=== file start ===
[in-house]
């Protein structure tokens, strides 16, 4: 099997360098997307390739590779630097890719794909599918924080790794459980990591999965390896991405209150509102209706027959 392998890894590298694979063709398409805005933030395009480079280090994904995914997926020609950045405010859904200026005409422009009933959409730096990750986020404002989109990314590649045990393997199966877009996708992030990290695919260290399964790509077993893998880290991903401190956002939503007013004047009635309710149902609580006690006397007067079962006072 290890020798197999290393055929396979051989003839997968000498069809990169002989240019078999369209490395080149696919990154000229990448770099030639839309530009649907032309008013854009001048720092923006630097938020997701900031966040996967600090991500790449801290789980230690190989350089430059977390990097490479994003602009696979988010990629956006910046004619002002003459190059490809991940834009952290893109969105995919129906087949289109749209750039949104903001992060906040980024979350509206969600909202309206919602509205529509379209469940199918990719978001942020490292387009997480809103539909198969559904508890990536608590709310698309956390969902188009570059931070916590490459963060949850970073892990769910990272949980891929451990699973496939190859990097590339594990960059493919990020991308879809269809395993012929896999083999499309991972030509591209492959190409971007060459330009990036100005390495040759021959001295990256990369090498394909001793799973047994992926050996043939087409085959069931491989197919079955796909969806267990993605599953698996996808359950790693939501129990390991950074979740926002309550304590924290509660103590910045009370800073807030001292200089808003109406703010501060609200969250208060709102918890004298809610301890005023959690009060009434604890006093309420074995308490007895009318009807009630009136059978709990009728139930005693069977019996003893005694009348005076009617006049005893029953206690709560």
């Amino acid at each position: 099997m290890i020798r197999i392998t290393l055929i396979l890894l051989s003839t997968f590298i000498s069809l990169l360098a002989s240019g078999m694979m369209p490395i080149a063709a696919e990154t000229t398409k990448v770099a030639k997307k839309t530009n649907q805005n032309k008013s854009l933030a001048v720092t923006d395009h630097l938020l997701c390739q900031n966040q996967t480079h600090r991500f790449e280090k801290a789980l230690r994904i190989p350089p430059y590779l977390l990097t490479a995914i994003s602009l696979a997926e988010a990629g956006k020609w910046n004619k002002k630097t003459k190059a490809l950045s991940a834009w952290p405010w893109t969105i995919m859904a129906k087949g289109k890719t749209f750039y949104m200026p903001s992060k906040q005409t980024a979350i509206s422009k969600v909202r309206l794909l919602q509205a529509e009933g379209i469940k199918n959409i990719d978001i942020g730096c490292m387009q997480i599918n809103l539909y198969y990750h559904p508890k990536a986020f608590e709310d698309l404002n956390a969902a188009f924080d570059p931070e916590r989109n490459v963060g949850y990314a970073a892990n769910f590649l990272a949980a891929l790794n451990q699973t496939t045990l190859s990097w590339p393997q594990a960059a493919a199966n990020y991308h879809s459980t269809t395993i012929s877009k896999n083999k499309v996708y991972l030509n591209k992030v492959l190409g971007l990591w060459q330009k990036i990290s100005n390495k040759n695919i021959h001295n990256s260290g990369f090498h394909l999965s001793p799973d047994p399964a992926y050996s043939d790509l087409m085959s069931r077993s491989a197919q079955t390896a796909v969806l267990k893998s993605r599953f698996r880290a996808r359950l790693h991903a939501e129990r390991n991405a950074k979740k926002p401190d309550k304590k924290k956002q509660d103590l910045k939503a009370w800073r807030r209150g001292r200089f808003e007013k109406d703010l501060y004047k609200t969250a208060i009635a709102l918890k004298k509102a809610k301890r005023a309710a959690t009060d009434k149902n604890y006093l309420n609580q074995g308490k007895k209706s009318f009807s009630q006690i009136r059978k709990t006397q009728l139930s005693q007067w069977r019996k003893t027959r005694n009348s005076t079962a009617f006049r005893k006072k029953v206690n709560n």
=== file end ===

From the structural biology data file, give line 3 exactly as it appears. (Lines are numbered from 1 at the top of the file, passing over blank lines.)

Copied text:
């Amino acid at each position: 099997m290890i020798r197999i392998t290393l055929i396979l890894l051989s003839t997968f590298i000498s069809l990169l360098a002989s240019g078999m694979m369209p490395i080149a063709a696919e990154t000229t398409k990448v770099a030639k997307k839309t530009n649907q805005n032309k008013s854009l933030a001048v720092t923006d395009h630097l938020l997701c390739q900031n966040q996967t480079h600090r991500f790449e280090k801290a789980l230690r994904i190989p350089p430059y590779l977390l990097t490479a995914i994003s602009l696979a997926e988010a990629g956006k020609w910046n004619k002002k630097t003459k190059a490809l950045s991940a834009w952290p405010w893109t969105i995919m859904a129906k087949g289109k890719t749209f750039y949104m200026p903001s992060k906040q005409t980024a979350i509206s422009k969600v909202r309206l794909l919602q509205a529509e009933g379209i469940k199918n959409i990719d978001i942020g730096c490292m387009q997480i599918n809103l539909y198969y990750h559904p508890k990536a986020f608590e709310d698309l404002n956390a969902a188009f924080d570059p931070e916590r989109n490459v963060g949850y990314a970073a892990n769910f590649l990272a949980a891929l790794n451990q699973t496939t045990l190859s990097w590339p393997q594990a960059a493919a199966n990020y991308h879809s459980t269809t395993i012929s877009k896999n083999k499309v996708y991972l030509n591209k992030v492959l190409g971007l990591w060459q330009k990036i990290s100005n390495k040759n695919i021959h001295n990256s260290g990369f090498h394909l999965s001793p799973d047994p399964a992926y050996s043939d790509l087409m085959s069931r077993s491989a197919q079955t390896a796909v969806l267990k893998s993605r599953f698996r880290a996808r359950l790693h991903a939501e129990r390991n991405a950074k979740k926002p401190d309550k304590k924290k956002q509660d103590l910045k939503a009370w800073r807030r209150g001292r200089f808003e007013k109406d703010l501060y004047k609200t969250a208060i009635a709102l918890k004298k509102a809610k301890r005023a309710a959690t009060d009434k149902n604890y006093l309420n609580q074995g308490k007895k209706s009318f009807s009630q006690i009136r059978k709990t006397q009728l139930s005693q007067w069977r019996k003893t027959r005694n009348s005076t079962a009617f006049r005893k006072k029953v206690n709560n």